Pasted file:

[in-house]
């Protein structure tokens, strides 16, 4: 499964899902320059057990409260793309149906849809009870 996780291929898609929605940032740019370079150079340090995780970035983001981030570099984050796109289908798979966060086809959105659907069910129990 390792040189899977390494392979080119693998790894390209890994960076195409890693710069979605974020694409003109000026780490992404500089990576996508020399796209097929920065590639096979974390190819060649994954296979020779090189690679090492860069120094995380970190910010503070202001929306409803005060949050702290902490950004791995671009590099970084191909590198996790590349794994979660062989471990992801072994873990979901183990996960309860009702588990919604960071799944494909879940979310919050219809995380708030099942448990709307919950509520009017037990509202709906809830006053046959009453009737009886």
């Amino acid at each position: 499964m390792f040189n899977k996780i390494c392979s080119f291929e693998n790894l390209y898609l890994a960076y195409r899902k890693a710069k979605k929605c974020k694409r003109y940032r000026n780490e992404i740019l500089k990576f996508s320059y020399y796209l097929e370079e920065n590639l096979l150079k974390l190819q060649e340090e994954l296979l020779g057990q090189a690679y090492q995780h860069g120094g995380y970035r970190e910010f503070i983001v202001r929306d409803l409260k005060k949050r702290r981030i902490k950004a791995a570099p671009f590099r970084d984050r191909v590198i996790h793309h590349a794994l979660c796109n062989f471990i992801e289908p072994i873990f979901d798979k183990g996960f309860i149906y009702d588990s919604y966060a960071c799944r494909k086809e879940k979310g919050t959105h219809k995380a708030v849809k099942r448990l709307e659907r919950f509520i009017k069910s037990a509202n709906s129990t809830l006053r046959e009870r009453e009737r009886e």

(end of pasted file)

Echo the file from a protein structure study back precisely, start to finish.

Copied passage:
[in-house]
């Protein structure tokens, strides 16, 4: 499964899902320059057990409260793309149906849809009870 996780291929898609929605940032740019370079150079340090995780970035983001981030570099984050796109289908798979966060086809959105659907069910129990 390792040189899977390494392979080119693998790894390209890994960076195409890693710069979605974020694409003109000026780490992404500089990576996508020399796209097929920065590639096979974390190819060649994954296979020779090189690679090492860069120094995380970190910010503070202001929306409803005060949050702290902490950004791995671009590099970084191909590198996790590349794994979660062989471990992801072994873990979901183990996960309860009702588990919604960071799944494909879940979310919050219809995380708030099942448990709307919950509520009017037990509202709906809830006053046959009453009737009886």
């Amino acid at each position: 499964m390792f040189n899977k996780i390494c392979s080119f291929e693998n790894l390209y898609l890994a960076y195409r899902k890693a710069k979605k929605c974020k694409r003109y940032r000026n780490e992404i740019l500089k990576f996508s320059y020399y796209l097929e370079e920065n590639l096979l150079k974390l190819q060649e340090e994954l296979l020779g057990q090189a690679y090492q995780h860069g120094g995380y970035r970190e910010f503070i983001v202001r929306d409803l409260k005060k949050r702290r981030i902490k950004a791995a570099p671009f590099r970084d984050r191909v590198i996790h793309h590349a794994l979660c796109n062989f471990i992801e289908p072994i873990f979901d798979k183990g996960f309860i149906y009702d588990s919604y966060a960071c799944r494909k086809e879940k979310g919050t959105h219809k995380a708030v849809k099942r448990l709307e659907r919950f509520i009017k069910s037990a509202n709906s129990t809830l006053r046959e009870r009453e009737r009886e």